It’s Tuesday 9th August 2011 and the UK is in its fourth night of riots. I have honestly never felt more scared or sad about the events unfolding in this country. More so, my London is being attacked by thugs and like-minded youths. I have written before about my love for London. And now I am watching it burn and be vandalised in horrific ways.
I have a few things to say about this. First, I’m removed from everything by living in the sticks. This is no bad thing and gives a strong sense of safety. But I’m scared for all the people I love and cherish who live near those areas affected. Additionally though this means I’m left feeling seriously helpless. As I’m on jury service I’m also travelling away from the affected areas. So I have no way of actually being part of any help.
Second, I am heartened immensely to read on Twitter tonight that Sikhs around the UK have been rallying together and protecting their gurdwaras and in some instances the community. On Sky channel 847 Sangat TV have had a roving reporter with a live TV feed of action in Birmingham.
Third, I have been thinking about being there and helping my fellow Sikhs to protect the gurdwaras. And this is where I come unstuck. I am not a well built guy, very slim in fact. I don’t know how to fight. And I don’t condone violence in any way. My brother-in-law visited this evening and he is rather hot-headed and he wanted to go to our local gurdwara. I would not have let him go alone. But I do not want to fight. Because I don’t know how to.
One of my good friends is serving in the army and has been out to Iraq and Afghanistan. He knows what fear is, what aggression is and what violence is. He also knows what defence actually is. I respect this. But I have none of that to fall on. The worst scuffle I’ve had is games of bulldog at school.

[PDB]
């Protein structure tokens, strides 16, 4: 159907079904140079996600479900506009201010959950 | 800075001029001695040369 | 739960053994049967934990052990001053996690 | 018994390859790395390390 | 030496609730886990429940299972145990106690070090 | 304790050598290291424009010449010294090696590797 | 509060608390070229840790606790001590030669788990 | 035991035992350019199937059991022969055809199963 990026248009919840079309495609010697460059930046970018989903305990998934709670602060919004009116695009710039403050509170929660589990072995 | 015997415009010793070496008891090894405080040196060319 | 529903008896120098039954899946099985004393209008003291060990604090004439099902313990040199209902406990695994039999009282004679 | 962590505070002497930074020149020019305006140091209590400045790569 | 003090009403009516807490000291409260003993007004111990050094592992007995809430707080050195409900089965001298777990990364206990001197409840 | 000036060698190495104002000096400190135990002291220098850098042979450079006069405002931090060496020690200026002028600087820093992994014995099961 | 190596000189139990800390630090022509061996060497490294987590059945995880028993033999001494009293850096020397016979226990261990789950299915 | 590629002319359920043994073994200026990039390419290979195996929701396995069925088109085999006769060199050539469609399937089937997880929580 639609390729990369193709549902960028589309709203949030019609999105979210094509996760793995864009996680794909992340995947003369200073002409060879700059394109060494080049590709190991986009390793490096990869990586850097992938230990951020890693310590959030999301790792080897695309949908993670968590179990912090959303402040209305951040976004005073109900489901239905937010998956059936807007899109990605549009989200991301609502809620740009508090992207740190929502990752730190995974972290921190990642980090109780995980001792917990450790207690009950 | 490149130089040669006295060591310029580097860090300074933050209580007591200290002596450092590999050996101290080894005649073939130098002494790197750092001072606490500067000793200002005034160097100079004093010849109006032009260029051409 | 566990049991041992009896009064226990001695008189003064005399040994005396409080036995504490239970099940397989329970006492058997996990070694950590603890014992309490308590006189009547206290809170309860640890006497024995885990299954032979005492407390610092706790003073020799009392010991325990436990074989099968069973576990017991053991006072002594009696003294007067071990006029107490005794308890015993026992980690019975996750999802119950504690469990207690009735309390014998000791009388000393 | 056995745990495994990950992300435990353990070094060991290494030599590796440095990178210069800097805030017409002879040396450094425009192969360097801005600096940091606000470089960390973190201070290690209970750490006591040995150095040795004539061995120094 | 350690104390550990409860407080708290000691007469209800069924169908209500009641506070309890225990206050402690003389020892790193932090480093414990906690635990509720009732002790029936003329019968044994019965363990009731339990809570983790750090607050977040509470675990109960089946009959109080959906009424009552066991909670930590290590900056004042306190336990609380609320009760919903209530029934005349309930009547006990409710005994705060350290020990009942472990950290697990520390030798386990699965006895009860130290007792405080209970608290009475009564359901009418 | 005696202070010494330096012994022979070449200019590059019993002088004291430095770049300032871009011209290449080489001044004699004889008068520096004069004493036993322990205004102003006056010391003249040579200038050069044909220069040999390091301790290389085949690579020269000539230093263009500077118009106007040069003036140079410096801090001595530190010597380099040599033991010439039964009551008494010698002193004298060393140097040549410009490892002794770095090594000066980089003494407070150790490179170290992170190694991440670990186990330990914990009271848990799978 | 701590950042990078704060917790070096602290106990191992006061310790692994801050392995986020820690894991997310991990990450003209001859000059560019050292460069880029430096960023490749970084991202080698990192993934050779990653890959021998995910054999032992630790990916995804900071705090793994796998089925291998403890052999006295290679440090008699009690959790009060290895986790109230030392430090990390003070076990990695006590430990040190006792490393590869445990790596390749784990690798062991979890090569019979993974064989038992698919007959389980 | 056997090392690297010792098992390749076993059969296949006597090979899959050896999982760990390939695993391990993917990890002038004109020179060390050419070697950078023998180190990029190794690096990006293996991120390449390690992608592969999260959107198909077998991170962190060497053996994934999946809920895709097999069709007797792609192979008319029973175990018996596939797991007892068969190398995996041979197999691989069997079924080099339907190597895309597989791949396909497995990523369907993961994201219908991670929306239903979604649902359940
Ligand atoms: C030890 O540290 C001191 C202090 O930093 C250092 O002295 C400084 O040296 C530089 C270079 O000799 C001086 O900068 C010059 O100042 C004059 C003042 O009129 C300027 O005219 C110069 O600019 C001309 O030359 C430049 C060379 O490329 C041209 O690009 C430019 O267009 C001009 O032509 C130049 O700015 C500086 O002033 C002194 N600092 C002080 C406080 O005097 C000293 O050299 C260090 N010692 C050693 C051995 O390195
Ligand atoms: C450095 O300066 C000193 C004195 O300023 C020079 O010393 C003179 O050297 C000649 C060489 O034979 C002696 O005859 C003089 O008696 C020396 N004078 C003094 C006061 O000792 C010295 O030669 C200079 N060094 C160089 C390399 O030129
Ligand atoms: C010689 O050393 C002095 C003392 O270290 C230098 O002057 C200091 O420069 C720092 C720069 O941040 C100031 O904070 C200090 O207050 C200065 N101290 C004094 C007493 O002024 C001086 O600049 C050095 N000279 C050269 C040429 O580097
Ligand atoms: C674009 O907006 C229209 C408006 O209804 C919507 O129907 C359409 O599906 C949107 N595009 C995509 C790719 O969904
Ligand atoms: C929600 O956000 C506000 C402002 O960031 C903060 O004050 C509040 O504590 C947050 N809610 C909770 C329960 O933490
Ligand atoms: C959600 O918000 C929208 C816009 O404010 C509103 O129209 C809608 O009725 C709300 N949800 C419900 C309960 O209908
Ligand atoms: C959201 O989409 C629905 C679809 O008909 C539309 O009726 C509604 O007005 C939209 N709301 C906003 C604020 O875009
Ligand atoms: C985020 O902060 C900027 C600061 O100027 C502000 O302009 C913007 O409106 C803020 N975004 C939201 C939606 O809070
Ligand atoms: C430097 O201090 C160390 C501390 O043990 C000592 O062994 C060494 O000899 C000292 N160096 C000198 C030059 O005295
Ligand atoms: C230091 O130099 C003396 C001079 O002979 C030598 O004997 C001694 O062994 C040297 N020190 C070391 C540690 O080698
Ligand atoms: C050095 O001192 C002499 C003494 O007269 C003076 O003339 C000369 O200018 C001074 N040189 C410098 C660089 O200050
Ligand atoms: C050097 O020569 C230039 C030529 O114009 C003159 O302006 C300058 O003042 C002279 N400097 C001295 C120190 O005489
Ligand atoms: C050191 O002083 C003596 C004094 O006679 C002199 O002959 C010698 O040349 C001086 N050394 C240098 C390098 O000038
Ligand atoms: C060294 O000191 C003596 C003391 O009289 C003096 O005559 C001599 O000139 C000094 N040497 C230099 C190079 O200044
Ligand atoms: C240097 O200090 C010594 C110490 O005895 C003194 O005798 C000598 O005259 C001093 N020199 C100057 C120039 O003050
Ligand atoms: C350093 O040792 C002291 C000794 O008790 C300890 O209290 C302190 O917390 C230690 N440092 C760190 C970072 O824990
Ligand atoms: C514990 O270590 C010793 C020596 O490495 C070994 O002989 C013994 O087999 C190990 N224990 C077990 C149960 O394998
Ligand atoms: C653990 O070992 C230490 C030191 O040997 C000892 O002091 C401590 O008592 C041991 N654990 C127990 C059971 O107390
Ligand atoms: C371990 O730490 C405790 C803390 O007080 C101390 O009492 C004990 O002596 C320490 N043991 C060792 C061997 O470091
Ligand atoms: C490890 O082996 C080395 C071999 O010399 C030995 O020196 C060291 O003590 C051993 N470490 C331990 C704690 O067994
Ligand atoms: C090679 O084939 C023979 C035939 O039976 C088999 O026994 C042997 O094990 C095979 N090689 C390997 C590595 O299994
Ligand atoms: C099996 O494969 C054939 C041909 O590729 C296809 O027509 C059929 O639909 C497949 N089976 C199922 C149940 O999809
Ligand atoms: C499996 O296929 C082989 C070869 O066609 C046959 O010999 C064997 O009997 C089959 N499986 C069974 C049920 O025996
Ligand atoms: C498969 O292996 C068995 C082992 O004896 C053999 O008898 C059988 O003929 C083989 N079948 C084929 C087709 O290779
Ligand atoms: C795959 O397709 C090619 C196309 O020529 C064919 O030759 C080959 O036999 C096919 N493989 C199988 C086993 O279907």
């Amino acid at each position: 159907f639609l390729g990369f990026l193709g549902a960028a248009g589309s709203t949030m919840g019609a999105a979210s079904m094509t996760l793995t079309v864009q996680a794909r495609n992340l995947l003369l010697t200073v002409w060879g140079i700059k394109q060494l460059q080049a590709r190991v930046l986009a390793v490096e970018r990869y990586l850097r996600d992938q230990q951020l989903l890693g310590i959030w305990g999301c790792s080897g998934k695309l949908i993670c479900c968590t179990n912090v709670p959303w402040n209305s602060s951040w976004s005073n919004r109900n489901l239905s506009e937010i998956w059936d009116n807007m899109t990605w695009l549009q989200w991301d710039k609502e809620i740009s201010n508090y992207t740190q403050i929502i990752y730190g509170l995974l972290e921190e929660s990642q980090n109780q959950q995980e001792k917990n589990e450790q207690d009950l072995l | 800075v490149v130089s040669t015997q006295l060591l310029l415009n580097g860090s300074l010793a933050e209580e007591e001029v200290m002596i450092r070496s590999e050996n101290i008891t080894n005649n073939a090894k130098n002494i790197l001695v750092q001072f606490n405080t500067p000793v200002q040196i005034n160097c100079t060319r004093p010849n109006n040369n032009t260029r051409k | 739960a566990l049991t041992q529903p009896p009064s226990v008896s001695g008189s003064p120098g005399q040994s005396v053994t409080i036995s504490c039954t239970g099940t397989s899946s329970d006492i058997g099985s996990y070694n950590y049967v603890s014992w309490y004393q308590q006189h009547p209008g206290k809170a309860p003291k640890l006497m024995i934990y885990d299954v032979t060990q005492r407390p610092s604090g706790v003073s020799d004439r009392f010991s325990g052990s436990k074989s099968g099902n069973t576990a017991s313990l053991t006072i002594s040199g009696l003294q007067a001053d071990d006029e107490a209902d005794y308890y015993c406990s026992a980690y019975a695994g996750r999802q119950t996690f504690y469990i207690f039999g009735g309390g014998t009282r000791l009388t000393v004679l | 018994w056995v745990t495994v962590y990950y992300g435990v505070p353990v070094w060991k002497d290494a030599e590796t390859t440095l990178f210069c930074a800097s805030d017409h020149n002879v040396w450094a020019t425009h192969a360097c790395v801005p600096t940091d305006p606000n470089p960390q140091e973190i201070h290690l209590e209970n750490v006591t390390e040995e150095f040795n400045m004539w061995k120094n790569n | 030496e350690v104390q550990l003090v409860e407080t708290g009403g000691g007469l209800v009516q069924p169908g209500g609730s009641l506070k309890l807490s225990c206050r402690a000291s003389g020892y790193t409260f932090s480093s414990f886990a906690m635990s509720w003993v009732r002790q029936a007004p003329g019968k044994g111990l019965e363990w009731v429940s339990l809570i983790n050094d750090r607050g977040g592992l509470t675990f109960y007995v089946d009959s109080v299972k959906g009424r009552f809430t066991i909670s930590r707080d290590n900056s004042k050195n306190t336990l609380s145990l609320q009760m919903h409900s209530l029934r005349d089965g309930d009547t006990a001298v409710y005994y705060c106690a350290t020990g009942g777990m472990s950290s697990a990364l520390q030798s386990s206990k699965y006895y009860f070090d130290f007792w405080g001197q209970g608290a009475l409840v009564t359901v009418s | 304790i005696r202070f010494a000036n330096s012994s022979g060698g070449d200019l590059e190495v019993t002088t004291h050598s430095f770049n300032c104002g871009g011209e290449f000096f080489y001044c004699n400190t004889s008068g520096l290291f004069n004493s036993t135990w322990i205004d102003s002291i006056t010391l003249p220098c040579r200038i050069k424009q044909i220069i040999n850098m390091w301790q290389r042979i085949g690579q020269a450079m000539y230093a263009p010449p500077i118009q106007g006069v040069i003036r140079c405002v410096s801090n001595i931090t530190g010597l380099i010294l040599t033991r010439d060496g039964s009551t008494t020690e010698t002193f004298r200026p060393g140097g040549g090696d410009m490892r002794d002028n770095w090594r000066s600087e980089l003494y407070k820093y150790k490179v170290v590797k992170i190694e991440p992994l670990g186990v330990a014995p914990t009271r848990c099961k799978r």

Which is why I decided to go into psychology. And from there to a career in L&D. Because I can help people develop and improve their lives. But this is a very small thing I do. I have a life I lead through Twitter and see I can help spread messages to an audience. So my written word has become my chosen weapon of choice.
It’s what I can do. The police officers who went to arrest Mark Duggan seem to have made an error which has had unforeseen circumstances. The government has not acted strongly enough or given assurances which give peace of mind or sense of security. Yet through it all, the public service being carried out by the police forces, and emergency services are all remarkable. I wish them nothing but good luck in their endeavours against these trouble makers.
My words, then, are I hope of use. I hope the fever that these rioters seem to have picked up goes quickly and our country can go back to being the wonderful place I enjoy it to be. To those who read this, I wish you all well. To those who can help, I hope you can. To those who get arrested for the troubles you have caused, I hope you receive swift and severe punishments. To my family, I love you.